This true-color corrected reflectance image is overlaid with the Sulfur Dioxide (Middle Troposphere) layer showing sulfur dioxide concentrations emitted from the volcanic eruption of the Shiveluch (also called Sheveluch) volcano on the Kamchatka peninsula in the far-eastern part of Russia on April 12, 2023. Shiveluch is one of the largest volcanoes in the region, and the eruption sent a massive plume of ash as high as 65,000 feet, according to the Smithsonian Global Volcanism Program.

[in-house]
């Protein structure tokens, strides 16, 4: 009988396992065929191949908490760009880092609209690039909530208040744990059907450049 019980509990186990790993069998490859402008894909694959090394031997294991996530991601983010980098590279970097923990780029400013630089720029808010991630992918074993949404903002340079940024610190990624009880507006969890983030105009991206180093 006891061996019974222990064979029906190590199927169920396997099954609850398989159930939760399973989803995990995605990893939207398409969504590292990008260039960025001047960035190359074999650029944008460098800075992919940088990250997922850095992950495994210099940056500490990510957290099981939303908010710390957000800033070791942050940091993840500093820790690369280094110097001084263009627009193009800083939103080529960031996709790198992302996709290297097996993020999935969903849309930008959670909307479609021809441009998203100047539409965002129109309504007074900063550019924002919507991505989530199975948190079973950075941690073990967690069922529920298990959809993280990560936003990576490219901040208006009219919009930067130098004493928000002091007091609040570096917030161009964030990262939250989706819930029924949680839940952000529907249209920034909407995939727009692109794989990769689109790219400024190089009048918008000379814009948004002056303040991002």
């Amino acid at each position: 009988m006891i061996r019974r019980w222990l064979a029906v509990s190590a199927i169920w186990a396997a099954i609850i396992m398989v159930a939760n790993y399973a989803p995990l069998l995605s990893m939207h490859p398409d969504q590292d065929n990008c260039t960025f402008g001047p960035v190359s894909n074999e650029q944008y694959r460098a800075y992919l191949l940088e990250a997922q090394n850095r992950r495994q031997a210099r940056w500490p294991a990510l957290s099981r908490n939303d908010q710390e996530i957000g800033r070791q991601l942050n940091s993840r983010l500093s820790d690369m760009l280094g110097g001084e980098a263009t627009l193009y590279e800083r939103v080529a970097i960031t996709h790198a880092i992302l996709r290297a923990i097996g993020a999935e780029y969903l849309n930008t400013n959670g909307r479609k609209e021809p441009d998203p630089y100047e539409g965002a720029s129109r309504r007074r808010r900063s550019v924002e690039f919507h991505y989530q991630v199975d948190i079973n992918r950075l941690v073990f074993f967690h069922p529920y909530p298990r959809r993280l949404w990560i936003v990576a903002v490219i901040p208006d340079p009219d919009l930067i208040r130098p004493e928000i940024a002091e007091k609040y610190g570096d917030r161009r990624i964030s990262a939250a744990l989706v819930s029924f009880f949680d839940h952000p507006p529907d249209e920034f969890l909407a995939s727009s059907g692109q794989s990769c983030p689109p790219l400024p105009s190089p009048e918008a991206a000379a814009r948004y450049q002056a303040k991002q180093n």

The imagery layers shown were acquired by the Visible Infrared Imaging Radiometer Suite (VIIRS) and Ozone Mapping and Profiler Suite (OMPS) aboard the joint NASA/NOAA Suomi National Polar-orbiting Partnership (Suomi NPP) satellite. The OMPS Sulfur Dioxide (Middle Troposphere) layer indicates the column density of sulfur dioxide in the middle troposphere (corresponding to 7.5 km center of mass altitude [CMA]) and is measured in Dobson Units (DU). White areas in the plume indicate the highest concentrations of sulfur dioxide. This layer can be used in studies on moderate eruptions and long-range transport of sulfur pollution. View the sulfur dioxide plume in Worldview.